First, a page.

I find myself continuing to read on Kobo e-ink devices (specifically, the Touch is an excellent device and I have now graduated to the Glo — partly due to a Cat Incident) and apps. While I read library books, it was always a bit fiddly to get them onto the Touch; it’s so much easier to read directly on a 7″ tablet (Nexus 7 for me). But that means using the Kobo app for Kobo books and the Overdrive app for library books. And THAT opens the door for the Kindle app (my last Kindle device was the Kindle 3 keyboard wifi).

The biggest surprise for me has been how completely I have adapted to a $200 7″ Android e-reader/tablet. FORM FACTOR is really important: it’s quite light to hold, the page size feels ideal, and all books are available on it regardless of source. But the drawbacks are less flexibility in fonts, etc … and battery life. Note that when these devices were $500 they were a non-starter.

What this means for B&N and Kobo is they must continue to offer a great e-ink experience for the foreseeable future. This is where die-hard, heavy book buyers will stay and its a good entry point for new e-book consumers (esp at the ~$100 price point). Portability, long battery life, dedicated function will hold appeal longer term. And SECOND, both companies must offer great apps and an on-device store experience and library management facility that keeps buyers in their camp (hint: Send to Kindle is a really nice perk).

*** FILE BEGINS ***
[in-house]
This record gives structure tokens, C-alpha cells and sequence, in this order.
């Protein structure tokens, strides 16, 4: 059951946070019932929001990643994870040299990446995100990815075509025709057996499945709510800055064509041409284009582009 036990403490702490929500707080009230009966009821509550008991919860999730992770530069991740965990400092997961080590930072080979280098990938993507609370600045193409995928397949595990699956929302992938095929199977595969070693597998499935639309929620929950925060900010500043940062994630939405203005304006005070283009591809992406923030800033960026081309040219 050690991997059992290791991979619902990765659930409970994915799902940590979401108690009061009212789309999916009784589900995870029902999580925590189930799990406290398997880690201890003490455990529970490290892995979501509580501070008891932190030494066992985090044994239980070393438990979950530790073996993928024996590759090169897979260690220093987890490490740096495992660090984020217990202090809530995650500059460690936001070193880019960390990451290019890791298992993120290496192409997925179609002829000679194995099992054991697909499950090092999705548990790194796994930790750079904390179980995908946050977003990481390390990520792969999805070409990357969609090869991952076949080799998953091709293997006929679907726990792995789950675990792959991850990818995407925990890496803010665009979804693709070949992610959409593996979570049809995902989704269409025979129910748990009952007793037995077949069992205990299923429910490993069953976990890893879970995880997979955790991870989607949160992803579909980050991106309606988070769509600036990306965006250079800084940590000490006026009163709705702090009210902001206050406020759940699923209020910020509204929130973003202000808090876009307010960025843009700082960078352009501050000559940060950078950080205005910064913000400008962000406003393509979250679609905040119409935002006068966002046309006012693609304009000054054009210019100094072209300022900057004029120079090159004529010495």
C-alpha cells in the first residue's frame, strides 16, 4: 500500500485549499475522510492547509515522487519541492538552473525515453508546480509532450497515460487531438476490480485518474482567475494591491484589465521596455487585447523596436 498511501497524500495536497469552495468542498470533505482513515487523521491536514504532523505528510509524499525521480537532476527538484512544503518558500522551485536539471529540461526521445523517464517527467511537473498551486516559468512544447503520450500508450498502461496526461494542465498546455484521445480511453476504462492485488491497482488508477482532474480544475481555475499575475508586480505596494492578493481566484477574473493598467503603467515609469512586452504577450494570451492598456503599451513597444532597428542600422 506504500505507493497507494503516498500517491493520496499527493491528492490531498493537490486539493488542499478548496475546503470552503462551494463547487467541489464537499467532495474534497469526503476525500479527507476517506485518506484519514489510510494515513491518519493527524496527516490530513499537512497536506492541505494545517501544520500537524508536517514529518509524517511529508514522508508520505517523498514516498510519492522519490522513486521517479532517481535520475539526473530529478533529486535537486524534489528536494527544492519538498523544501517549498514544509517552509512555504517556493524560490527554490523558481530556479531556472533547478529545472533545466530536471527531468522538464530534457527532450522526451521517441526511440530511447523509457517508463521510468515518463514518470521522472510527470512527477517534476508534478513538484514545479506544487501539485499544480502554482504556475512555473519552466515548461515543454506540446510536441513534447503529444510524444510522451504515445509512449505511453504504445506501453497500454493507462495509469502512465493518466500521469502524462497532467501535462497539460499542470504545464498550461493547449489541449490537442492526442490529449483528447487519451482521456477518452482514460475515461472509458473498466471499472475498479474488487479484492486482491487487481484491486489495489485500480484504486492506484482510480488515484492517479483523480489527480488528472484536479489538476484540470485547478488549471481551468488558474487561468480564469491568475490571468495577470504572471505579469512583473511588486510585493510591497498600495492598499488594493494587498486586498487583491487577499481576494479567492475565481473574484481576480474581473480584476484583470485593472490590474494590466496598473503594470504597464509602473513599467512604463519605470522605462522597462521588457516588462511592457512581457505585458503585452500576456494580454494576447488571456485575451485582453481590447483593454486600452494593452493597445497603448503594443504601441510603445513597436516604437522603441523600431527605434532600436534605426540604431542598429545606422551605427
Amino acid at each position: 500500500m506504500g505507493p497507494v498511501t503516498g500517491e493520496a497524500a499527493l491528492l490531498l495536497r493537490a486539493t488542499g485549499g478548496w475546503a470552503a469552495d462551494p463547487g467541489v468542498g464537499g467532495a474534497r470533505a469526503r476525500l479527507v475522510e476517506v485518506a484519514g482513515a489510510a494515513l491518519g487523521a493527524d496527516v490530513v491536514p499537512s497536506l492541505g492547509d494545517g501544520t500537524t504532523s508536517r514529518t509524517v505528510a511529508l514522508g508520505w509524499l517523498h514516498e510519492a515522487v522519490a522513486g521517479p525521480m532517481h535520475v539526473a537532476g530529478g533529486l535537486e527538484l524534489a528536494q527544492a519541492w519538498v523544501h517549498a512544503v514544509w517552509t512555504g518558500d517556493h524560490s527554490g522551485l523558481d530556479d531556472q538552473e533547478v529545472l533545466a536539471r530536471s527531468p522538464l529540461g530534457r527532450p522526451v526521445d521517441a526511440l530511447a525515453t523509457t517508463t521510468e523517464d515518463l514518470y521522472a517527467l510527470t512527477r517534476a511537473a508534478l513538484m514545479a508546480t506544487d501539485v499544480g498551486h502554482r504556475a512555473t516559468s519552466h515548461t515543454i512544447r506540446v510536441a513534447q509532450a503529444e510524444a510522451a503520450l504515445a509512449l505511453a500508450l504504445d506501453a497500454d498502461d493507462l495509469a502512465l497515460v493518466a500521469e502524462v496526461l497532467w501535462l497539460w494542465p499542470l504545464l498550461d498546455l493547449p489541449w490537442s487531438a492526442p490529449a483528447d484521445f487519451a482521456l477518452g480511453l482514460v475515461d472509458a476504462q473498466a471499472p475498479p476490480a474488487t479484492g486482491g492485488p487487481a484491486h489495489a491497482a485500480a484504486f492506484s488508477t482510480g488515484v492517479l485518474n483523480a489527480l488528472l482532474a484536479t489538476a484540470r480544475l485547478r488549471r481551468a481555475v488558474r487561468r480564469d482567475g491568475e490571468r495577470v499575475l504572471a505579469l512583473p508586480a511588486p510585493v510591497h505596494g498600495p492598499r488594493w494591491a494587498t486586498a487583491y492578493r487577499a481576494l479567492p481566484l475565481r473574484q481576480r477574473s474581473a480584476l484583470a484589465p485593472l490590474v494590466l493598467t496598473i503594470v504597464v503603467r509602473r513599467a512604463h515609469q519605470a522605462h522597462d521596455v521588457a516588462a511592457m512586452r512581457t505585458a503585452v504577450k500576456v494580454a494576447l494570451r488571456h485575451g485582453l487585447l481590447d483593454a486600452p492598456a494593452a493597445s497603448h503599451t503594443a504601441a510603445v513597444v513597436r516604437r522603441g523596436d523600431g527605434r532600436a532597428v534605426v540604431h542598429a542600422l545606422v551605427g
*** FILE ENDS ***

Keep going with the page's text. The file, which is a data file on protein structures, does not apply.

#3 Comment By Rob Preece On January 22, 2013 @ 2:07 pm

As a Nook (color) owner and user, as well as someone who does all my last minute holiday shopping at my local B&N, I’m ever-hopeful that B&N will grow stronger. Certainly Amazon needs the competition (and certainly author, publishers and readers need Amazon to have the competition). I think that the Nook devices are excellent and that B&N has a great catalog. I’ve seen them being active in offering nice discounts (buy a Nook, get a gift card).

Although I may be unduly optimistic, I think B&N still has a chance to succeed in this business. Certainly the big publishers have a lot invested in B&N’s success.

By the way, if B&N fails, (knock on wood), what does this do to the print forever forecasts? Without B&N, print really is dead.